In Tunisia, the municipality of Tinja has signed a partnership for the "Plastics Smart Cities" programme with the Tunisian branch of the World Wildlife Fund (WWF). The city will use this initiative to accelerate the fight against marine pollution by plastic waste.
The Tunisian branch of the World Wide Fund for Nature (WWF) now counts the municipality of Tinja among the beneficiary cities of the “Plastics Smart Cities” initiative. The international non-governmental organisation (NGO) that works for the preservation of nature has signed a partnership with the municipality of Tinja.
In this Tunisian city located in the governorate of Bizerte, the “Plastics Smart Cities” initiative will help reduce the pollution of marine ecosystems by plastic waste. “This city gives access to the Mediterranean Sea through the Ichkeul Lake. The aim is to prevent plastic from seeping into this body of salt water until 2030, a year considered critical for the environment,” says WWF. In its report entitled “Let’s stop the plastic torrent”, published in 2019, the international organisation recalls that the Tunisian economy loses about 20 million dollars each year due to plastic pollution.
Improving plastic waste management in Tunisia
Since 2018, the Plastic Smart Cities initiative has been supporting cities and coastal centres that take bold steps to end plastic pollution, with the aim of eliminating 30% of plastics from nature and reaching the “zero plastic in nature” goal by 2030. At the same time, WWF is supporting the fight against pollution on several Tunisian islands, including Kerkennah. This is a group of 14 islands and islets located off the country’s east coast in the Gulf of Gabes.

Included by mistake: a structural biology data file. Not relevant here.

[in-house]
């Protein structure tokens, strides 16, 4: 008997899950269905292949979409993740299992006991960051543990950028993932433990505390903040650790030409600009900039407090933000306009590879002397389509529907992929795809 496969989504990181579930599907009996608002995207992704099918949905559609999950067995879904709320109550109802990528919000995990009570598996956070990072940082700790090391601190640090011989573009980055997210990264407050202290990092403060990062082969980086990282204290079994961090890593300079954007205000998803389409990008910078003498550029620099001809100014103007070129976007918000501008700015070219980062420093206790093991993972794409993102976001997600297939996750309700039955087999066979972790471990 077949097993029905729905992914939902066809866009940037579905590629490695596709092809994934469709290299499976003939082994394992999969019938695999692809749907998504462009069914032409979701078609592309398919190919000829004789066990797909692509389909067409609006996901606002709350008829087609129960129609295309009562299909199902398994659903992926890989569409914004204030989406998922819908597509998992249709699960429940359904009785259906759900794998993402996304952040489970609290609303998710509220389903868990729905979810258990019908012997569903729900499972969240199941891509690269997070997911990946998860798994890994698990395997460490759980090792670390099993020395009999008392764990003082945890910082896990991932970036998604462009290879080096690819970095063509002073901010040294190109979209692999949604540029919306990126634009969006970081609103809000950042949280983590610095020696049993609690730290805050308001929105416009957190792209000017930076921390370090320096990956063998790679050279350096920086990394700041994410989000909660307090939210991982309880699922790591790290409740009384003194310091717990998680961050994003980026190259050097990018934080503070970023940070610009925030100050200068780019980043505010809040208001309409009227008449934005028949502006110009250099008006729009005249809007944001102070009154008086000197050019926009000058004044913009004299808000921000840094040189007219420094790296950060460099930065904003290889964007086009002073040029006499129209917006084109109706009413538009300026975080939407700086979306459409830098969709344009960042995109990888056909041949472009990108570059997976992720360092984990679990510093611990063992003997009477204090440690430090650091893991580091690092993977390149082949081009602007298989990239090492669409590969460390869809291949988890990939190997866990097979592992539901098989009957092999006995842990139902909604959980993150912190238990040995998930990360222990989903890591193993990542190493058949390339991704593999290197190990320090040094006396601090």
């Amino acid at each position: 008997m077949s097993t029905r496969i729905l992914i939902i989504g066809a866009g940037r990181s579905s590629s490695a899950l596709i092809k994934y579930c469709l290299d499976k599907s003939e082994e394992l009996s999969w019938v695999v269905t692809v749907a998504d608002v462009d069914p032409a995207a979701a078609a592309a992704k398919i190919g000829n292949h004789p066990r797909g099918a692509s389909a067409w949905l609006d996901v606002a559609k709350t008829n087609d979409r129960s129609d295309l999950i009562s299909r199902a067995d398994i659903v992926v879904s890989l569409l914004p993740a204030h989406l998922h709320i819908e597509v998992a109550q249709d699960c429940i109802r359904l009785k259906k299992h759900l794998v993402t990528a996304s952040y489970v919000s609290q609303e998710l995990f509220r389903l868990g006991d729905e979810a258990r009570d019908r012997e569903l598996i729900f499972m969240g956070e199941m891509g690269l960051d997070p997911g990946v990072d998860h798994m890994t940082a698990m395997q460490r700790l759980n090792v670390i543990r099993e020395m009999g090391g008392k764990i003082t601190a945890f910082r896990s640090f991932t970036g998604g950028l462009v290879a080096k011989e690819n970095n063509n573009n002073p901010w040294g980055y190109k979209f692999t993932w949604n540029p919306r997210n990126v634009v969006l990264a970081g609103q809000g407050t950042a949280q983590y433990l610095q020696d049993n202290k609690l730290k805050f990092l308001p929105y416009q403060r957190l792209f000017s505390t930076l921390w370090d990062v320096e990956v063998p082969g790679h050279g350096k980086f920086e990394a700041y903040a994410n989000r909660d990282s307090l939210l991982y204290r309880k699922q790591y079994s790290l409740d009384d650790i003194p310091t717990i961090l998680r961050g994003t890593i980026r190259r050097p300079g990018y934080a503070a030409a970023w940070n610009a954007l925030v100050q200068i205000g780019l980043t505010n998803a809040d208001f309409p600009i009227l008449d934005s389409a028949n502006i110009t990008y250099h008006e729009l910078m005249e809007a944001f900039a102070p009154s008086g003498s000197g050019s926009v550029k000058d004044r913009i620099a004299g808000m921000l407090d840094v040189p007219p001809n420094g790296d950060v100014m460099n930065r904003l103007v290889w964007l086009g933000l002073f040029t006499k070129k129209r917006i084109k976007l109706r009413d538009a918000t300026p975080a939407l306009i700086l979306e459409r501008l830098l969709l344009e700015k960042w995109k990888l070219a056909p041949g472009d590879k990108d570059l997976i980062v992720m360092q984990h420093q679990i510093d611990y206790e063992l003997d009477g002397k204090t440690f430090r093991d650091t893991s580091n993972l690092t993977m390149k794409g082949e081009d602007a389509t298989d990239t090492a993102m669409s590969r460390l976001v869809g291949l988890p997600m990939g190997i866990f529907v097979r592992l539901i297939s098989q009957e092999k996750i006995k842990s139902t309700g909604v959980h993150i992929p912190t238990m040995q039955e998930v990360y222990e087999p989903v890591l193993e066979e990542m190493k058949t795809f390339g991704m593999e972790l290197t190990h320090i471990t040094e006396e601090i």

The international organisation has recently recruited a consultant to present a methodology for dealing with the proliferation of plastic waste in the Kerkennah islands. The expert will also carry out a diagnosis of the current state of pollution on the islands and produce reports that will be useful for the development of the “Kerkennah Plastic Free” strategy, within the framework of the Devlok project, and the strategy for the conservation of small wetlands on the islands, piloted by the MedIsWet project “Mediterranean Island Wetlands”.